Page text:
UV fluorescence analysis

In addition to the Athenian white-ground lekythos I talked about in my last post, I’m studying a Japanese sue jar from the 12th century CE. After a solid week of looking at my two ceramic pieces under the microscope and doing thorough condition reports, I was pretty sure I knew them well – that is, until I looked at them under ultraviolet light.

Ultraviolet (or UV) light falls in the wavelength range of 100 to 400nm. If you’ve ever seen someone wearing a white shirt under a black light, you know that UV can cause seemingly dull materials to fluoresce brightly, sometimes with unexpected colors in the visible range. This occurs when the UV light excites electrons in the material and the electrons fall back to a lower energy state, emitting longer-wavelength, lower-energy light that our eyes can detect. See the Techniques page for more information about UV fluorescence.

It turns out that many materials used in art production and conservation, especially lacquers, glues, and pigments, fluoresce strongly under UV light. For example, when I looked at my lekythos under UV, several brownish stains that I hadn’t even noticed before fluoresced bright orange, indicating that shellac had been used to repair the vase. There were several orange spots near the handle and one on the white ground near the base – it looked like someone had accidentally dripped a little too much shellac on, then tried to wipe away the excess. The brown spots blend in well enough with the off-white surface, but when you turn off the lights and shine a UV lamp on it, the handle looks like someone sprinkled it with a glow stick.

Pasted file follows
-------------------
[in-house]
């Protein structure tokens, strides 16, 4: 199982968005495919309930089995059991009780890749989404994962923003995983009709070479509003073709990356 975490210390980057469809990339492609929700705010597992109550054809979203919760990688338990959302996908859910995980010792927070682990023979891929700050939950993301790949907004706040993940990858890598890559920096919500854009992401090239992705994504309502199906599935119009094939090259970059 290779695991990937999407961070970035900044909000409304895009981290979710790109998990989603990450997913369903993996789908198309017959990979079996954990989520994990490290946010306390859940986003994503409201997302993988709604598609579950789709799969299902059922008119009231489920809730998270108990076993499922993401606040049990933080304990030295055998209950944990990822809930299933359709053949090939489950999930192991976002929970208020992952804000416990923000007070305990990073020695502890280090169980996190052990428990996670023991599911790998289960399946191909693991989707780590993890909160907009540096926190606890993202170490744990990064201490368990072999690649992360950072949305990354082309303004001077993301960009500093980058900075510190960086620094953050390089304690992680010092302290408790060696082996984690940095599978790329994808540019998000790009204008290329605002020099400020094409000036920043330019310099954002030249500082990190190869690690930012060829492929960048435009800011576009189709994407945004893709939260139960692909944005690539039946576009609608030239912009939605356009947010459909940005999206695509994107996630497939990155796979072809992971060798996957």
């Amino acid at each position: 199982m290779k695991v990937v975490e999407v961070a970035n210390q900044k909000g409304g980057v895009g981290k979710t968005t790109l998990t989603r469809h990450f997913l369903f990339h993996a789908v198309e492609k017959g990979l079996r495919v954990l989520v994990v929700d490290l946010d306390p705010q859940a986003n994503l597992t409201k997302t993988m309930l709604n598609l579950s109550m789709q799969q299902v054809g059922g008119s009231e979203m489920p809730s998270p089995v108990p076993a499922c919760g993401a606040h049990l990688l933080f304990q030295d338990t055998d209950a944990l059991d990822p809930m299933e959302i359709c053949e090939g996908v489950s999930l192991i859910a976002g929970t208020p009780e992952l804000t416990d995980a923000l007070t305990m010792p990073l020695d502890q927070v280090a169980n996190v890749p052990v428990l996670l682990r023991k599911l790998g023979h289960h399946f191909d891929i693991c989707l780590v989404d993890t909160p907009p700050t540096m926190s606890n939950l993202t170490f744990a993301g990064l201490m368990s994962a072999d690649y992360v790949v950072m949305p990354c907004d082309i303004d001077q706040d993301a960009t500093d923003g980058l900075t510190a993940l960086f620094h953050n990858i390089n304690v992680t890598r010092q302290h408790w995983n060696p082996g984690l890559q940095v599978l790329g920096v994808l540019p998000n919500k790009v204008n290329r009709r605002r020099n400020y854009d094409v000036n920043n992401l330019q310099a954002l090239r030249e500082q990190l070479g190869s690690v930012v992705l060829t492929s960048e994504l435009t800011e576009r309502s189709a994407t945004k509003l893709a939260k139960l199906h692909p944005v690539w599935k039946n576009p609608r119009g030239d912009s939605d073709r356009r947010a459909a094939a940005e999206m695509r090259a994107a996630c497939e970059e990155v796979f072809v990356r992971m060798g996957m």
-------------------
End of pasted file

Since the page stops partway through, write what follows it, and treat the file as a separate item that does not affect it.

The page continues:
Shellac used to repair the handle of the lekythos, under white light (left) and UV light (right).

The fluorescence on the sue jar is much more varied. It also has a few brownish stains that fluoresce dull orange, both on the outside and the inside surfaces. More interestingly, it has some cotton-like fibers, barely visible under normal lighting, that fluoresce white, yellow, yellow-orange, and even green in some areas. In addition, the occasional blue fleck is visible in the clay matrix. I’m studying this jar to see if it is coated in urushi, a typical Japanese lacquer that was traditionally used on a wood substrate to create beautiful lacquerware.  It’s possible that the fluorescence on the jar comes from shellac or some other lacquer, as urushi does not fluoresce very strongly.

Comparison of sue jar under white light and UV light

The sue jar under white light (left) and UV light (right), with fluorescent patches visible on the inside of the mouth.

Analyzing these ceramics under UV did more than just create some pretty colors – it revealed new clues about the history of the objects and opened up new questions about what they were used for (how did those weird fibers get on the sue jar?) and how they were conserved (why were two different adhesives used to repair the lekythos?). In the coming weeks, I’ll be carrying out some more tests using different spectroscopy techniques to try to answer these questions.

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